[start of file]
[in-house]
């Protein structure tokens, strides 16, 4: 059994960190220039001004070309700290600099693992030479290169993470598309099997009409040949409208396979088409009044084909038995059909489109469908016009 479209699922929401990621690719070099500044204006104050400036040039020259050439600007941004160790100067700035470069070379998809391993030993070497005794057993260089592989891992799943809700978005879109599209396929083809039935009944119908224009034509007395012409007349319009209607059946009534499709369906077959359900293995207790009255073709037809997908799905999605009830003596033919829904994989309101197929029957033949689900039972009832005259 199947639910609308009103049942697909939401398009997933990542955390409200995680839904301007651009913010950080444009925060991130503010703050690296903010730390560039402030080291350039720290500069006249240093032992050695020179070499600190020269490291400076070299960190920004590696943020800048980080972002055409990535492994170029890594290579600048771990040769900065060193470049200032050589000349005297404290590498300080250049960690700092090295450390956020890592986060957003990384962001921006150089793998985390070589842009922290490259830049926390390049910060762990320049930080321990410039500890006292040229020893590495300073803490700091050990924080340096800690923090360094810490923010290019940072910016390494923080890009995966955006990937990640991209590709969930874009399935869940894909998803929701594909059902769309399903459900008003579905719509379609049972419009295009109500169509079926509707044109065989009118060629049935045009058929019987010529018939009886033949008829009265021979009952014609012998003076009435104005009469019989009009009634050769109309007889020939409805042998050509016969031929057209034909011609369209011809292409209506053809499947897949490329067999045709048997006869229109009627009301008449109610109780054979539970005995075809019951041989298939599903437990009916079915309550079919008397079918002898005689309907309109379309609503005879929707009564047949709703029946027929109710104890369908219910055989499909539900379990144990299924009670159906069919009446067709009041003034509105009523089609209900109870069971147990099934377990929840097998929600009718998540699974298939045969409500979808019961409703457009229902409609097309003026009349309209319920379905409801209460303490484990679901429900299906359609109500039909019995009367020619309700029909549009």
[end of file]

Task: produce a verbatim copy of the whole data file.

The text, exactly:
[in-house]
């Protein structure tokens, strides 16, 4: 059994960190220039001004070309700290600099693992030479290169993470598309099997009409040949409208396979088409009044084909038995059909489109469908016009 479209699922929401990621690719070099500044204006104050400036040039020259050439600007941004160790100067700035470069070379998809391993030993070497005794057993260089592989891992799943809700978005879109599209396929083809039935009944119908224009034509007395012409007349319009209607059946009534499709369906077959359900293995207790009255073709037809997908799905999605009830003596033919829904994989309101197929029957033949689900039972009832005259 199947639910609308009103049942697909939401398009997933990542955390409200995680839904301007651009913010950080444009925060991130503010703050690296903010730390560039402030080291350039720290500069006249240093032992050695020179070499600190020269490291400076070299960190920004590696943020800048980080972002055409990535492994170029890594290579600048771990040769900065060193470049200032050589000349005297404290590498300080250049960690700092090295450390956020890592986060957003990384962001921006150089793998985390070589842009922290490259830049926390390049910060762990320049930080321990410039500890006292040229020893590495300073803490700091050990924080340096800690923090360094810490923010290019940072910016390494923080890009995966955006990937990640991209590709969930874009399935869940894909998803929701594909059902769309399903459900008003579905719509379609049972419009295009109500169509079926509707044109065989009118060629049935045009058929019987010529018939009886033949008829009265021979009952014609012998003076009435104005009469019989009009009634050769109309007889020939409805042998050509016969031929057209034909011609369209011809292409209506053809499947897949490329067999045709048997006869229109009627009301008449109610109780054979539970005995075809019951041989298939599903437990009916079915309550079919008397079918002898005689309907309109379309609503005879929707009564047949709703029946027929109710104890369908219910055989499909539900379990144990299924009670159906069919009446067709009041003034509105009523089609209900109870069971147990099934377990929840097998929600009718998540699974298939045969409500979808019961409703457009229902409609097309003026009349309209319920379905409801209460303490484990679901429900299906359609109500039909019995009367020619309700029909549009």